Tuesday, November 15, 2011

Why the Penn State Debacle? The Death of American Self-Reliance Played a Part.

In the wake of the horrific child abuse scandal roiling Penn State, many have been trying to understand how Sandusky’s predatory behavior could have continued unchecked for so long.  The focal point of this “how could this happen” question is the fact that Mike McQueary actually witnessed an assault.  Rather than rearranging Sandusky’s face, McQueary slipped out quietly, called his Daddy, and than made a chain-of-command report.  As far as he was concerned, he’d then done what he needed to do.  Paterno did exactly the same:  chain-of-command report.  And so on, up the ladder, with each person punting the problem higher, and each higher level official diluting the story so that it transformed from child rape into inappropriate behavior — and we all know that inappropriate behavior needs to be dealt with tactfully and in a way that doesn’t embarrass the institution.

So, again, we have to ask why?

Because — and this is not an idle boast — I have some of the smartest readers in the blogosphere, I can take a good stab at an answer.  In an open thread about Penn State, my readers chewed over the fact that in Pennsylvania, the law allows employees who witness a crime to go up the chain of command, whereas in Texas (for example) the law requires that every person has the responsibility to report to the authorities cases of suspected child abuse.  In other word, the culture is different in the two states, with one allowing people to pass the buck, and the other mandating that people take independent action.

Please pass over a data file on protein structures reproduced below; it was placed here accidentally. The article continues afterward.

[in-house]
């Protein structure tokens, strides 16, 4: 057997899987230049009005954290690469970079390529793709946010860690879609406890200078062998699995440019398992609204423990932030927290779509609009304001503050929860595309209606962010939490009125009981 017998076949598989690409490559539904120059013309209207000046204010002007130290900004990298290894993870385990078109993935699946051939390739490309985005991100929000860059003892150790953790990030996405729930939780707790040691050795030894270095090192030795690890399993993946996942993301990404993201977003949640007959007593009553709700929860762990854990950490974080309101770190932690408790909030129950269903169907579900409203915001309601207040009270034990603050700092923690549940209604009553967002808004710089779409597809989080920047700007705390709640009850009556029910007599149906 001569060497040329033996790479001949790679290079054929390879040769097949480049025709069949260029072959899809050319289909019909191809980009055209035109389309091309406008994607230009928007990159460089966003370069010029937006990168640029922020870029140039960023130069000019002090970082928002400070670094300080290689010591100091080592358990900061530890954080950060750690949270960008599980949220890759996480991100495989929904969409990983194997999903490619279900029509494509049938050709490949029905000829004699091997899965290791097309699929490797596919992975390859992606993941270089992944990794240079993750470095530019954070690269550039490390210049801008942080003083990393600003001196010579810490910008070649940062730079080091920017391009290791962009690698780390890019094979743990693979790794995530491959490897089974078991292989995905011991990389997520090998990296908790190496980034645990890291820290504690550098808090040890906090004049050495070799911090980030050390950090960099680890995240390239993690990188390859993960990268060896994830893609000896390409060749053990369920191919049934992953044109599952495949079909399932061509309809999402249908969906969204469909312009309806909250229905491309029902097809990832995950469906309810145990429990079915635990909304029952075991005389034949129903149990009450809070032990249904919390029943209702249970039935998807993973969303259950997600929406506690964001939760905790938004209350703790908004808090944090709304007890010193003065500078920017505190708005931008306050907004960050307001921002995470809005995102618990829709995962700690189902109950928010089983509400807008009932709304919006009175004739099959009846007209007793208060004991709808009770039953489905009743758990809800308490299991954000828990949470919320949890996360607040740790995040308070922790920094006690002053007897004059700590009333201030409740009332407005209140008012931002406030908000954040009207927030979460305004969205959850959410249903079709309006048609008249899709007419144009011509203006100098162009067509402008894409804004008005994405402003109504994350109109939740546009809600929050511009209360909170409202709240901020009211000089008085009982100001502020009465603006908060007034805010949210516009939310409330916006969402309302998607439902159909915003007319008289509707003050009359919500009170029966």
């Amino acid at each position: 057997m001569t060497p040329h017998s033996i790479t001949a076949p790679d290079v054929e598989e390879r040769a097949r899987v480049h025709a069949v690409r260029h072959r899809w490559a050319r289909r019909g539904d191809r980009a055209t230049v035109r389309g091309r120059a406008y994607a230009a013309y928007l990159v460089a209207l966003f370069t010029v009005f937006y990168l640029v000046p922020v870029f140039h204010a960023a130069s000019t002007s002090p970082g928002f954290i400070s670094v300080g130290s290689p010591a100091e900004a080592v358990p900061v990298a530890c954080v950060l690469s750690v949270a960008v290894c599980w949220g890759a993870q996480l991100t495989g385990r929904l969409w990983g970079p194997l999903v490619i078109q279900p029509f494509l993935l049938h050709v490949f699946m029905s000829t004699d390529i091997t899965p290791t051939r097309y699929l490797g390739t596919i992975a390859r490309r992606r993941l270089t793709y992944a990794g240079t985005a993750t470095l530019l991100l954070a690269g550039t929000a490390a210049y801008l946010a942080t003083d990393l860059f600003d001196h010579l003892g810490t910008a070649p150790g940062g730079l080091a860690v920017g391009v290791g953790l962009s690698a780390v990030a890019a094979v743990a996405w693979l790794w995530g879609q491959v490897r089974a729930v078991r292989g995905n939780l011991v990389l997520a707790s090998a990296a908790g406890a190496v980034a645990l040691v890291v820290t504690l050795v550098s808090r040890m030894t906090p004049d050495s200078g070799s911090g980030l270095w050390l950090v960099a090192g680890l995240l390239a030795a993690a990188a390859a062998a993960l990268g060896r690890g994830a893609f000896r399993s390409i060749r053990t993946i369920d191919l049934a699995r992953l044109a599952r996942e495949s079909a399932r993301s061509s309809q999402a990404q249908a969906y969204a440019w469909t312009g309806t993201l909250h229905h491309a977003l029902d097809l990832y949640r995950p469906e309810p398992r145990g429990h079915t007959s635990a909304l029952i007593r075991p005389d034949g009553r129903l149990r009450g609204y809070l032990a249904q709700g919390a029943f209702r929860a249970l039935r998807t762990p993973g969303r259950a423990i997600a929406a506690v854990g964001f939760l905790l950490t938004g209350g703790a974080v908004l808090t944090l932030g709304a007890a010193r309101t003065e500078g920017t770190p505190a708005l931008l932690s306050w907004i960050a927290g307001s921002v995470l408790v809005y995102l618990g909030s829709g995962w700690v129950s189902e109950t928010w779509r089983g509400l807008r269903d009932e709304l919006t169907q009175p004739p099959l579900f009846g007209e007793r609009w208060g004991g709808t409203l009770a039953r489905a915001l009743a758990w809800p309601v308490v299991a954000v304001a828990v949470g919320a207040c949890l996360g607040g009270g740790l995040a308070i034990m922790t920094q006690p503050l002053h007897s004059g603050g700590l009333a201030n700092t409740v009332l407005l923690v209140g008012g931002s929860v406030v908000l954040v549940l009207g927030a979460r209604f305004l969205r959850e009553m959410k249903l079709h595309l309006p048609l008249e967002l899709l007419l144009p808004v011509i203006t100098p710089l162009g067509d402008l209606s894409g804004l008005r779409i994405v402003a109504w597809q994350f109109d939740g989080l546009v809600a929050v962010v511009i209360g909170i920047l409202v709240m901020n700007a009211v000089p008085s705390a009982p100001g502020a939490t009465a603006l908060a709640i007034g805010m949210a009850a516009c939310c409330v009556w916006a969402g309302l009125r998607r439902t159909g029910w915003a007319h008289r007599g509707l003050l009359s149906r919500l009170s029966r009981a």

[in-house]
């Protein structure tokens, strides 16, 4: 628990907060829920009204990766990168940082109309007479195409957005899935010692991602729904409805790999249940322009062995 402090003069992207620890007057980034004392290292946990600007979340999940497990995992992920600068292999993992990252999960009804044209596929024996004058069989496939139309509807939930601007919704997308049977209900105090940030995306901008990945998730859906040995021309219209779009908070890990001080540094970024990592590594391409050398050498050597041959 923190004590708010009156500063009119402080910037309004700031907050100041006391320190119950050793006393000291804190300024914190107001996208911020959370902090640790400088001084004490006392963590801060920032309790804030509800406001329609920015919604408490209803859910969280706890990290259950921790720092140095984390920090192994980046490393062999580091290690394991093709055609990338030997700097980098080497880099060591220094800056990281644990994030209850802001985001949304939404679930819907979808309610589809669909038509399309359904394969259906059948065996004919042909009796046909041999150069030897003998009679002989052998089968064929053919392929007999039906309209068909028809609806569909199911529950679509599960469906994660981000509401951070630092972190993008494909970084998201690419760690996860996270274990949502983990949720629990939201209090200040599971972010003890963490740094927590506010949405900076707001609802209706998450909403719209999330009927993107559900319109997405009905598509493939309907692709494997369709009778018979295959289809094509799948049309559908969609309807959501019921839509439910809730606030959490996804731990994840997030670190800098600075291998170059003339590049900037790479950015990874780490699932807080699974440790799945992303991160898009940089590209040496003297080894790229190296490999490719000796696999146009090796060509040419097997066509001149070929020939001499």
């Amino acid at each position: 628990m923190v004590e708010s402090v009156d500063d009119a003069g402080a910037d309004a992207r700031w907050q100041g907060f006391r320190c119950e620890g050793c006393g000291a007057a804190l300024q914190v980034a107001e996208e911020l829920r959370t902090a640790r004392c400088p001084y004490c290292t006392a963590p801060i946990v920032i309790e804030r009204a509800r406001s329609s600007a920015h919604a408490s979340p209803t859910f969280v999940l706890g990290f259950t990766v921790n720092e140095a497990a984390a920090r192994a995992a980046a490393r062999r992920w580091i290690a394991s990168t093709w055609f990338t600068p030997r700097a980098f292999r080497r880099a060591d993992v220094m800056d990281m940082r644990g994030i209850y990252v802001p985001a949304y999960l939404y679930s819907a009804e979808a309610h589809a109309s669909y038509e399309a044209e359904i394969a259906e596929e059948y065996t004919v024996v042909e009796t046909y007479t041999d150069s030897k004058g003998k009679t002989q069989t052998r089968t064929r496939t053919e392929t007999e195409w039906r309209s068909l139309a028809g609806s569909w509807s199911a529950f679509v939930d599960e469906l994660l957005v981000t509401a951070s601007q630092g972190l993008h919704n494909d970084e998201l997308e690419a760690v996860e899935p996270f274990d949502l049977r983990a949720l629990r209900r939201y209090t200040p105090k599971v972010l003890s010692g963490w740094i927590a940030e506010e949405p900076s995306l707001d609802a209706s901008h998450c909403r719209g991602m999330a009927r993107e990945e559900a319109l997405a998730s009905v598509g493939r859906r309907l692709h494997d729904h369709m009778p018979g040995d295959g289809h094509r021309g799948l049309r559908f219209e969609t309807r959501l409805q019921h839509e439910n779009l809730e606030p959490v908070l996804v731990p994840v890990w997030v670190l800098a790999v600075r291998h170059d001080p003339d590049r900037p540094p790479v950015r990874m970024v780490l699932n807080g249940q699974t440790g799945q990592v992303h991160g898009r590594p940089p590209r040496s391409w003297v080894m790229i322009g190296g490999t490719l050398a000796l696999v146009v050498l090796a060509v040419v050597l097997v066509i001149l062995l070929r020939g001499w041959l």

There are already demands that Pennsylvania change its laws about reporting child abuse in order to bring them closer in line with the Texas standard.  While that wouldn’t be a bad idea, it would be a small bandage over a gaping wound in the American psyche: the death of self-reliance...

Don't stop here. The Bookworm has the full essay right here. It's an excellent read which will leave you thinking about it all day. I'm serious.